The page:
pinnace having out-pulled the launch, was the first boat alongside : Lieutenant Pym and his 12 men at once boarded, and in spite of a very strenuous opposition, carried the schooner. She proved to be the Désirée, of six carriage-guns (4-pounders, probably) and 46 men ; of whom she had three killed, eight drowned, and 15 badly wounded. The pinnace sustained a loss of one seaman killed, one marine drowned, a midshipman, Mr. Aslinhurst, and four seamen badly wounded, and Lieutenant Pym and the remainder of his boat's crew slightly wounded : The launch, much to the regret of those on board of her, did not reach the schooner till her colours were in the act of being struck. Few enterprises of this description, bold as they commonly are, exhibit so much gallantry as the capture of the Désirée schooner.
On the 23d of January, in latitude 50° north, longitude 12° west, the British 36-gun frigate Melampus, Captain Graham Moore, came up with and engaged the French corvette Volage, of 22 guns (20 long 8s and two long 18s) and 195 men; which, after a short but close action, struck her colours. The Melampus had two men mortally, and three dangerously wounded ; The Volage, four killed and eight wounded.
The prize, although a national ship, had been lent to certain merchants of Nantes, and by them been fitted out as a cruiser. Her commander M. Desageneaux, according to his own account, was a capitaine de frégate, and his officers also appear to have belonged to the national marine ; but, in the present instance, they all had a congé, or furlough for three months, to enable them to serve on board a ship, then in the temporary employ of private individuals. The Volage was a fine corvette measuring 523 tons, and was added to the British navy as a 20-gun ship.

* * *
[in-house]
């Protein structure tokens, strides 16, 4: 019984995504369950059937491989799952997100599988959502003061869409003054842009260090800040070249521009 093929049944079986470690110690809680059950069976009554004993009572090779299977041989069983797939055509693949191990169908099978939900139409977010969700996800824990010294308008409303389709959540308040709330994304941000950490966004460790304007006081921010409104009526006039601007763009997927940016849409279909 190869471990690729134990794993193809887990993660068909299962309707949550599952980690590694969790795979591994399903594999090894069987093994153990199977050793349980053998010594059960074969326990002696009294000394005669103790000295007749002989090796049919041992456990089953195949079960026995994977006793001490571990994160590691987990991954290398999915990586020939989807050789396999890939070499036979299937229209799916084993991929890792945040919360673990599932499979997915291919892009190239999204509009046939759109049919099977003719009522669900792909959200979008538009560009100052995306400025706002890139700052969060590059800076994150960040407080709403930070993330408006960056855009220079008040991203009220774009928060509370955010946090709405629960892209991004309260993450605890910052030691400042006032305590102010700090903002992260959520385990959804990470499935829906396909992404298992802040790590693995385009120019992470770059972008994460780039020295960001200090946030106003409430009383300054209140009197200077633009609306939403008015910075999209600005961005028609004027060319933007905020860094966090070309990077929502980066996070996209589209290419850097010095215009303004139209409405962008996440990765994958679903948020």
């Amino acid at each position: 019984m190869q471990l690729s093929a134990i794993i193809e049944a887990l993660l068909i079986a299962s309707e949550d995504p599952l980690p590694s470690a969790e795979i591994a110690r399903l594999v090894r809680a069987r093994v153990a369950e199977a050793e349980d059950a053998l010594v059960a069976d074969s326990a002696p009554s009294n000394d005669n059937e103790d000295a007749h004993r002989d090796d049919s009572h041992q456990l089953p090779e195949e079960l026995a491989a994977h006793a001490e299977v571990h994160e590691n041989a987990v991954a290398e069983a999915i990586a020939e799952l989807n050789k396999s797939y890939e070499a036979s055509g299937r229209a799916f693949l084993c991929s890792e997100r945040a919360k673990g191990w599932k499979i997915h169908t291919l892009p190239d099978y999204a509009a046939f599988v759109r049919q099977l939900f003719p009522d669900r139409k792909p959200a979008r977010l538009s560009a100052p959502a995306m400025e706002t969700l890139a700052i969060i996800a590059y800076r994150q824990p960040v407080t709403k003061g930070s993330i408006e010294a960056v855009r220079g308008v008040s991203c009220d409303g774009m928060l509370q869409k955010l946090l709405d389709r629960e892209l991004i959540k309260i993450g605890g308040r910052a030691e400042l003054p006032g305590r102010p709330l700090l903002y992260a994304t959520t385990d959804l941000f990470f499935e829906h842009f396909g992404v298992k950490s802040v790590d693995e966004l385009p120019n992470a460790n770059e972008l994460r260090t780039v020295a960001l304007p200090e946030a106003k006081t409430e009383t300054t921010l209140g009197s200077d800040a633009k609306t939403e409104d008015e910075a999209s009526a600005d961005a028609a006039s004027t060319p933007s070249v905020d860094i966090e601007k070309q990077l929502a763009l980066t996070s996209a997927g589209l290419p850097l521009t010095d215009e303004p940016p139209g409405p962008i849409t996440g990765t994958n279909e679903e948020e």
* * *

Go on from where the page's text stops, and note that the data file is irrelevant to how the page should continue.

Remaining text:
On the 3d of February, at daylight, Vigo bearing east distant about 17 leagues, the British 14-gun brig-sloop, Speedy, (4-pounders), Captain Hugh Downman, discovered a strange brig, with all sail set, bearing down on her. This was the French privateer Papillon, a large brig of 360 tons, mounting 14 guns (but pierced for 18), four of them described as long 12s, and the remainder long 8-pounders, with a crew of 160 men. At 3 p.m. the Papillon, being about half a mile from the Speedy, hauled to the wind, and opened her fire. Whereupon the Speedy made sail to close, engaging her adversary until 5 h. 30 m. p.m.; when the latter tacked and stood off. The Speedy also went about and continued to engage until 7 h. 30 m. p.m. ; when the Papillon, profiting by her superiority of sailing and the lightness of the wind, got out of gun-shot. Owing to the great swell that prevailed, the Speedy received no other injury than a shot through her fore topmast, and some damage to her rigging. It now fell calm, and the two vessels, in spite of every effort at the Speedy's sweeps, separated.
At midnight the privateer fired, several guns at, and ultimately
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